All these don't seem medieval (or even inspired on Christian medieval art) in my opinion.


What else would REH call it? There really is no term in Christianity that carries that exact meaning, despite the fact that "oracular" statements have been made in the Church (of whatever denomination) since the beginning.

Really, it's similar to REH calling Kallian's museum in TGitB a "Temple". A temple of what? It's a private museum but Howard obviously felt he couldn't call it that. Too many "modern" connotations, perhaps.

Howard nearly always tried to throw in something to skew his Hyborian Age cultures slightly away from their real world models. He did this less for exotic places like Vendhya or Kush, but the fact remains. His Nordheimr live in horse-hide tents, not timbered skalli, for instance. His medieval-style Hyborian kingdoms have nearly everyone running around with "Greco-Romanesque" names.

As for the image of Mitra in the "Mitraeum", how is that so different from the mosaics of Christ Pantokrator in the Hagia Sophia? http://en.wikipedia....C3.ABsis_mosaic Archaeologist John Romer has stated that the Pantokrator's pose is (almost undoubtedly) derived, ultimately, from the Olympian statue of Zeus. That is the case with many of the things where you see "Classical", Scout. Simply medieval carry-overs from Classical times.

I think that it must be added that REH seems to have visited several large Catholic churches in Texas and elsewhere. They would've been filled with statues. Such would have been Howard's only first-hand experience with "temple-like" edifices.

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#51 Kortoso

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Posted 28 September 2010 - 05:27 PM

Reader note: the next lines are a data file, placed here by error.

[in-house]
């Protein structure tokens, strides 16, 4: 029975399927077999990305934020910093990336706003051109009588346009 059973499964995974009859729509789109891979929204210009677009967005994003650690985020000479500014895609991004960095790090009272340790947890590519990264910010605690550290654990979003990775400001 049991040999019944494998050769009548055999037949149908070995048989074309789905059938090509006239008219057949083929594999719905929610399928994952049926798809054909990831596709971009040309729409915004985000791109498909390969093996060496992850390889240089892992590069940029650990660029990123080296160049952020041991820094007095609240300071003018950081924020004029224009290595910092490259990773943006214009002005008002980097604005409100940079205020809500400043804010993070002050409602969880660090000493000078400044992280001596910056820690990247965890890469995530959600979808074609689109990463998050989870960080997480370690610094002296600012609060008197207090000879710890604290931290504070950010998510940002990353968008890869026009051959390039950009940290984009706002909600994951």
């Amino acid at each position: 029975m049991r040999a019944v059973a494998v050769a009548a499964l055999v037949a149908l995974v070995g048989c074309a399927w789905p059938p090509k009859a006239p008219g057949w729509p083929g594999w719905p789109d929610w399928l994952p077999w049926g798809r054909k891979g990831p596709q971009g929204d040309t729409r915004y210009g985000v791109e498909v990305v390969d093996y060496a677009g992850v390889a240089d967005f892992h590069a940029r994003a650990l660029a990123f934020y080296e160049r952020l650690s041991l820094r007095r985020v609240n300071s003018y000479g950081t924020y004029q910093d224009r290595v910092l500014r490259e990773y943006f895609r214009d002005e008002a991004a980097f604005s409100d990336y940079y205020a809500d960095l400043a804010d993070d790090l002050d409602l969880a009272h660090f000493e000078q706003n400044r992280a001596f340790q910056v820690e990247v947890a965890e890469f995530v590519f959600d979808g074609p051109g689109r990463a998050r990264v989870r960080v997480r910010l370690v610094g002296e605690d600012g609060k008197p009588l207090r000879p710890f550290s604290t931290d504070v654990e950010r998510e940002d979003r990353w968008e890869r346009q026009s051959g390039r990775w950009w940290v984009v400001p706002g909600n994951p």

Gentlemen, please don't fight; this is a house of worship after all. ;)

"Oracles" of one sort or another go all the way back and appear in just about every religion, including the oldest stone-age shaman. So it should be no surprise that Howard decided - mostly for the purpose of the story - to introduce an oracle in the religion of Mitra.

Yes, it's almost as if he created an idealized religion. Interesting that there's not even any animal sacrifice, not by the priests of Mitra nor any other non-evil cult. Historically, this was as common as singing and chanting in ancient religions.

Apropos of nothing, I have read studies that examine the Mithras/Mithra cult suggest that the connection between Roman Mithraism and Zoroastrian Mithra worship might be unconnected in everything but name. I'll pull up some exact citations when I get some time.

#52 Ixion

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Posted 28 September 2010 - 07:19 PM

There is zero evidence for this. Mitraism appears to have arisen, full-blown, right before Acheron's overthrow. If anything, inspiration came from the Ibisites.


Fascinating. Can you elaborate on this Ibisite influence on Mitraism or point me to where it's been discussed before?

#53 Kortoso

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Posted 28 September 2010 - 07:46 PM

We have a thread discussing Kalanthes, priest of Ibis:
http://www.conan.com...opic=3377&st=20

#54 Teutates

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Posted 28 September 2010 - 09:03 PM

I can find more from London. As I noted above, you're reading "Aryan" from a 21st century perspective/usage, not the way in which REH and London used it. Prove me wrong.


Do you really want me to say this thing that everyone knows? Aryans today is only the indo-european ancestors while Aryans in Jack London's time was a notion that didn't dissociate the indo-european ancestors ( the indus valley civilization for example, or the Parthians amongst others) from the modern white race members (all white europeans).
Still London says "old Aryan" then he must point out to the "old" Aryans , the indo-european /indo-aryan ancestors (or any antique european civilization since in London's time such authors were confused and used inappropriate generalistic terms)

Good one, Krommtaar. I present facts/examples and you protest that I'm using unfair methods [...]
You won't be able to find me bad-mouthing it on this forum. Anywhere.
.


It doesn't mean that because you're used to see non-moderator members finally approve your views even if they really don't that it's going to be the case with me.
I'm not here to bad-mouth you or anyone, get that out of your head. We've been polite so far, your comment is irrelevant. I have the STRONG impression that disagreeing with a long-time member or a mod is worth a warning even if remaining polite....